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GAO releases two patent reports

The Government Accountability Office has released two reports: one suggesting the USPTO should define quality, reassess incentives and improve clarity; the other suggesting the USPTO should strengthen search capabilities and better monitor examiners' work

The Government Accountability Office has today released two reports on the USPTO, as well as data from the survey of roughly 2,600 patent examiners. All three are below:

Patent Office Should Define Quality, Reassess Incentives, and Improve Clarity

Patent Office Should Strengthen Search Capabilities and Better Monitor Examiners' Work

Survey of US Patent Examiners

As noted by Dennis Crouch on the Patently-O blog, the reports were requested by Representative Goodlatte in his role as chair of the House Judiciary Committee. “I expect that Rep. Goodlatte will hold hearings with PTO representatives in the fall to focus on ways to move forward,” said Crouch.

Commenting on the findings of the report on quality, incentives and clarity, the GAO concluded: “GAO makes seven recommendations, including that USPTO more consistently define patent quality and articulate that definition in agency documents and guidance, reassess the time allotted for examination, analyse the effects of incentives on patent quality, and consider requiring applicants to use additional clarity tools. USPTO generally agreed with GAO's findings, concurred with the recommendations, and provided information on steps officials plan to take to implement the recommendations.”

The GAO’s overview of the report on strengthening search capabilities and monitoring examiners’ work states: “GAO is making seven recommendations, among them, that USPTO develop a strategy to identify key sources of nonpatent literature, establish goals and indicators for prior art search quality, and collect sufficient information to assess prior art search quality. USPTO concurred with GAO's recommendations.”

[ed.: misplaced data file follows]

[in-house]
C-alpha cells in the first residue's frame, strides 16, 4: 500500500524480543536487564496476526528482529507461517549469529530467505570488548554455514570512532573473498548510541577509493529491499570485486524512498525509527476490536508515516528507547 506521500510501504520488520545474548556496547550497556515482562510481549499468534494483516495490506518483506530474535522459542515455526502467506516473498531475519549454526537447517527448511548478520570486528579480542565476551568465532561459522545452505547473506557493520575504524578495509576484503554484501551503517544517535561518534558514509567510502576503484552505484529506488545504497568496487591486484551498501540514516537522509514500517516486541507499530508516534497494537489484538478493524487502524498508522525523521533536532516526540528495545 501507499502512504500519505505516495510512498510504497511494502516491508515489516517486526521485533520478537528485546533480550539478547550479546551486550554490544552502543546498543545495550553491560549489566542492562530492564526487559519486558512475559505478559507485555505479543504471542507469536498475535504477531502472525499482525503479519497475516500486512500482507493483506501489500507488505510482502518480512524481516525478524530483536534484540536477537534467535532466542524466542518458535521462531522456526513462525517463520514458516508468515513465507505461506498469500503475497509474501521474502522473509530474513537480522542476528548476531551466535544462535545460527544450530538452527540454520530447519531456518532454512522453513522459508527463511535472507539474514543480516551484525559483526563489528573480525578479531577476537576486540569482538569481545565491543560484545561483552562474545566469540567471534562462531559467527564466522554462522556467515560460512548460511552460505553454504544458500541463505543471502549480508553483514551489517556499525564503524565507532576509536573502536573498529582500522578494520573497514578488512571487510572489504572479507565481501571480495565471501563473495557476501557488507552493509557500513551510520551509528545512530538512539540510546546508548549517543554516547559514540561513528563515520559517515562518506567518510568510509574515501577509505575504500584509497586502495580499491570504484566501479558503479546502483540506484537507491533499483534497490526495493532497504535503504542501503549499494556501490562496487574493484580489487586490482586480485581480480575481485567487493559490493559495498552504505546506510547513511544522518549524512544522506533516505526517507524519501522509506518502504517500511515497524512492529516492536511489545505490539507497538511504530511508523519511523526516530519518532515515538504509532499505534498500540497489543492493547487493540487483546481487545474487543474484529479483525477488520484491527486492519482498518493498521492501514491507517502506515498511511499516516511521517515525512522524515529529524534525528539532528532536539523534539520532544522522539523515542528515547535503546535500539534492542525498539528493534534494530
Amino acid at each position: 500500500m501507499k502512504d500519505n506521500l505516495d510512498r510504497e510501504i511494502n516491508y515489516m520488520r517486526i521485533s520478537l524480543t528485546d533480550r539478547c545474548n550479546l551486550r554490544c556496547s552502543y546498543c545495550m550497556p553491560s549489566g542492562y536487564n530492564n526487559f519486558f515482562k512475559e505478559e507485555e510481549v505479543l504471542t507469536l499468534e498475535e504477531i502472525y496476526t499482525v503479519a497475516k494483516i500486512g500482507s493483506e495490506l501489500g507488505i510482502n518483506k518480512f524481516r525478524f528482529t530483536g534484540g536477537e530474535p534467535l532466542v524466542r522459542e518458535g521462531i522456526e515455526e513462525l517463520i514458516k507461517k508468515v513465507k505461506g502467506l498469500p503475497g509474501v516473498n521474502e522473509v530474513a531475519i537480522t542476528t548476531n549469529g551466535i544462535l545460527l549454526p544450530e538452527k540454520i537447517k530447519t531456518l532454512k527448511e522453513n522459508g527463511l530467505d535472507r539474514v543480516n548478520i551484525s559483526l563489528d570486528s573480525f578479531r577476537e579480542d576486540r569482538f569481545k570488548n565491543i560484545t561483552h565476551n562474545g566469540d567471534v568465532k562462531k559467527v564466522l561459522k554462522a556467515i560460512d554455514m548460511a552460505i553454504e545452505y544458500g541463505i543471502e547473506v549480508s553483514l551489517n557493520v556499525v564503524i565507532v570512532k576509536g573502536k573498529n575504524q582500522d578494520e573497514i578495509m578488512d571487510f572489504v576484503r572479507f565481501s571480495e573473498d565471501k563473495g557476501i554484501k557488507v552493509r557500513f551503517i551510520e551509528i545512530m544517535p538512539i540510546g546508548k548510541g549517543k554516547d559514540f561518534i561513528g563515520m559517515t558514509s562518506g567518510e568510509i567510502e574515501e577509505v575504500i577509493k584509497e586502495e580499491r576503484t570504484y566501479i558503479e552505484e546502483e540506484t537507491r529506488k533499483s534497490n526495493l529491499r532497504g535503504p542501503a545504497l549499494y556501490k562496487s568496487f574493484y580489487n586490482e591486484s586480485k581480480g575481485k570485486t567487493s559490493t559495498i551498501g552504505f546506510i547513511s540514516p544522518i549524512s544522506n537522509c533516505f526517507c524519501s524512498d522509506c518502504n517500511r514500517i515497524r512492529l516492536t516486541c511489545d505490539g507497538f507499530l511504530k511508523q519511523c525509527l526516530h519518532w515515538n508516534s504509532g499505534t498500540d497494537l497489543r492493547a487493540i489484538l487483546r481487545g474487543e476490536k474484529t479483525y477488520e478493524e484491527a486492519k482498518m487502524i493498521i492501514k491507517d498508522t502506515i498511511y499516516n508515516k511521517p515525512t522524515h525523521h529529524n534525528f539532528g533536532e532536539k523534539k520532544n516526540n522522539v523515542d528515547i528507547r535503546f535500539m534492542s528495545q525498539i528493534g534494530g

Some find the survey results more interesting than the actual reports.

Lisa Ouellette, assistant professor at Stanford Law School, commented on the Written Description blog: “I think the survey data is more interesting than the conclusions; examiners were asked questions including how much time they spend on different parts of examination, how useful they found PTO training, how often they searched for/used different types of prior art, what factors make prior art searching/examination difficult, how much uncompensated overtime they worked to meet production goals, how confident they were that they found the most relevant prior art, what they think of PTO quality initiatives, etc. Lots of rich data here!”

IP observers on Twitter are already giving their reactions to the reports:

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